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How it works: server hardware

About servers. Everyone reading this post is making a connection to a server. In fact, you are making a connection to at least a couple. There is a server in your office or home that is allowing you to proxy onto the internet, most likely a wireless router, which connects through another server, the DSL or cable modem. There is a caching DNS resolver server on your ISP. An entire army of router servers between your home and our data center. And the last server in the chain is our web server, which actually hosts this content.

Lets narrow down the definition of a Server. We are not going to talk about IBM mainframes or Sun UltraSPARC based blade systems. Today, we care only about the servers which comprise the majority of the infrastructure of the websites you visit. These are normal computers just like you have in your house or office, with the exception of being confined into more efficient packaging. They use familiar Intel or AMD processors, normal DDR2 or faster RAM, and SATA hard drives. What really separates them from home PC’s is the software. But software is not what this blog is about.

Here is what one of our older servers looks like (below):


To compare, here is one of eBoundHost’s newest servers.  This form factor is unofficially called the ‘pizza box’ due to its small dimensions.


The first thing you will notice is that the new server is not as tall. Our older hardware uses 2u (units of space) while the new servers use 1u. This allows for greater density. Some servers use as much as 7u but these are specialty machines that are filled to the brim with hard drives in gigantic RAID arrays.

Side to side comparison:

old and new

These servers fit into specialty (read expensive) racks that have 42u of storage in each rack. This means that when filled with 2u servers, we can only install 21 machines instead of 42 1u servers. It’s a dramatic difference when you talk about a server room full of racks such as in our facility:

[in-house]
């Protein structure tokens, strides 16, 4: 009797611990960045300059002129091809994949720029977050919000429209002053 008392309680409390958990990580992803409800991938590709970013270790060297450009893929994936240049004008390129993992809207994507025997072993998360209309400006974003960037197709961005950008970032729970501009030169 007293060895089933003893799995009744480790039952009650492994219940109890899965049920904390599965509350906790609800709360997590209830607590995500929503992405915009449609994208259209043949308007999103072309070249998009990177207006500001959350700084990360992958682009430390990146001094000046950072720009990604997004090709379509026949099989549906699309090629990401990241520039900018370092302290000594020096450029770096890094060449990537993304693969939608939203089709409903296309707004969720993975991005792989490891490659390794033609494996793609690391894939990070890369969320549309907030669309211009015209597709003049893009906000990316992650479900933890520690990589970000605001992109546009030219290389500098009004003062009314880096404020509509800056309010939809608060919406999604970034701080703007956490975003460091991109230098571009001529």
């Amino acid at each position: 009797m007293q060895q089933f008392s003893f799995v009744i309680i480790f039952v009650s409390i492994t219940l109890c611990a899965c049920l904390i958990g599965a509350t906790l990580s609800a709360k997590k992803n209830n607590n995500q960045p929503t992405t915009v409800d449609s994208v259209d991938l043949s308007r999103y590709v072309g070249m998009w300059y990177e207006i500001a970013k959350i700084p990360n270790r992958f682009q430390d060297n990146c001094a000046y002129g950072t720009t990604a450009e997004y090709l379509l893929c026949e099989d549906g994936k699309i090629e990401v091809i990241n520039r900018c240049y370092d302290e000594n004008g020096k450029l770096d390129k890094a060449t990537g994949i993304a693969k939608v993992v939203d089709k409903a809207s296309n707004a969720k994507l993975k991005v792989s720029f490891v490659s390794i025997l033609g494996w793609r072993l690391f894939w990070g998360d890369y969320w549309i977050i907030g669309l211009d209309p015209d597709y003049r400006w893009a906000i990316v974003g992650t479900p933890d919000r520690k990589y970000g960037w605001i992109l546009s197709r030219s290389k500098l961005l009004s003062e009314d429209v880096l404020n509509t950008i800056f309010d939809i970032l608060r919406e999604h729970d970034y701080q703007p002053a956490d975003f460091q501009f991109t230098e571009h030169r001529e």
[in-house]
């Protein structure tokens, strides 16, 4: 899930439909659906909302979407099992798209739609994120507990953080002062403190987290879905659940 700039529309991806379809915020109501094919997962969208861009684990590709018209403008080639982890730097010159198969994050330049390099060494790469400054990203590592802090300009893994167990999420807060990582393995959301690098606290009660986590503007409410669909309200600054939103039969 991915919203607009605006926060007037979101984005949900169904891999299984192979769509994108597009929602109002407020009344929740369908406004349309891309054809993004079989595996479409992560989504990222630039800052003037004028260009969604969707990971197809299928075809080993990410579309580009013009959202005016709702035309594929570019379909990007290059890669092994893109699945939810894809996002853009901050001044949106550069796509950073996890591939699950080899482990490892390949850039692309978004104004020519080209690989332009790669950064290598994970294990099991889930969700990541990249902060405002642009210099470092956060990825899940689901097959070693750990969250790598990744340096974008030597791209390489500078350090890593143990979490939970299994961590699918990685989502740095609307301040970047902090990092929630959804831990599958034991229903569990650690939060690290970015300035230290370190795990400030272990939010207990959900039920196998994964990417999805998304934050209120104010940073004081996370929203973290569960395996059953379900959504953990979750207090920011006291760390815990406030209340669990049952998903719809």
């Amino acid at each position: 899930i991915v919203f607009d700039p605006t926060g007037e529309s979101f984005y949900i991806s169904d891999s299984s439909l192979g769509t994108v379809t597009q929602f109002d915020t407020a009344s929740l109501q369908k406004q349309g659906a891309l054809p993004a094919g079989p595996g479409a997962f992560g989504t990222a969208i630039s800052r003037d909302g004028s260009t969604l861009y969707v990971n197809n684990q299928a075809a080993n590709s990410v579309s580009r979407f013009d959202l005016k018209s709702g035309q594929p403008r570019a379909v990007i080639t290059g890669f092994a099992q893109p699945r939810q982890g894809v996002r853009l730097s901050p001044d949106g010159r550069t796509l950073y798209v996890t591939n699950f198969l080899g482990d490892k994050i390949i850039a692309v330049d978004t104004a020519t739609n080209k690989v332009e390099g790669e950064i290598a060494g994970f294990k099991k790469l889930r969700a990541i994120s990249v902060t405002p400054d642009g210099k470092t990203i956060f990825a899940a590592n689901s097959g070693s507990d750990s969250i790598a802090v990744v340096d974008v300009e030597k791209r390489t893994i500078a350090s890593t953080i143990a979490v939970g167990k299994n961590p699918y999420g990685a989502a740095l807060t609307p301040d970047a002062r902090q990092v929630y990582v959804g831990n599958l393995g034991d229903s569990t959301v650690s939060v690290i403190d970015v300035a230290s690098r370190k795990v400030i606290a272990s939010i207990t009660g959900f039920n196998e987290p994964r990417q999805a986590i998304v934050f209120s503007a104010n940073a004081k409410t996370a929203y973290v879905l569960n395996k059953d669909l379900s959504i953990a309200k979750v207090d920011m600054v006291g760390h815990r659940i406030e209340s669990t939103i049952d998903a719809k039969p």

Of course the entire 42 units are not available for servers, there are switches, power distribution units, firewalls, intrusion detection equipment.  All considered, we are happy to have 30 servers in one rack.

There is also the consideration of electricity and heat. A rack full of servers eats electricity like a hungry SUV, and produces just as much heat pollution. 30 servers stacked on top of each other, blowing air into the same direction, require an amazing amount of cooling, which needs big air conditioners that move a lot of tonnes of air. That’s all I’m going to say about that. Data center challenges is going to be saved for another blog entry.

To jump back into server hardware. Here is the same 1u server without its cover.


Motherboard, CPU, heatsink, RAM, hard drive and a very powerful cooling fan. Seems simple enough. Another picture:


Every server is custom built. When an older machine comes off line, we generally sell it through eBay and build a new server to take its place. The nature of hardware is such that components wear out and fail eventually. Our clients and our reputation are far too important, so we give old hardware the boot and use all new equipment.

Here are some servers in action. The following pictures may not be completely safe for geeks, they may cause weakening of the knees and a desire to run out and fix something. Please refrain, it will pass:

1u servers

These (above) are dedicated servers. Inventory tags have been obfuscated in order to protect the innocent.

(below) Are some specialty machines which have 15k SAS (fast/expensive) hot swappable hard drives in RAID array. Used for our shared servers, VPS machines, and some powerful dedicated servers.


Each server is built by our staff. We love them so much that we have hundreds of them 😉

More to follow, there is so much to cover: data center, operating systems, server software.

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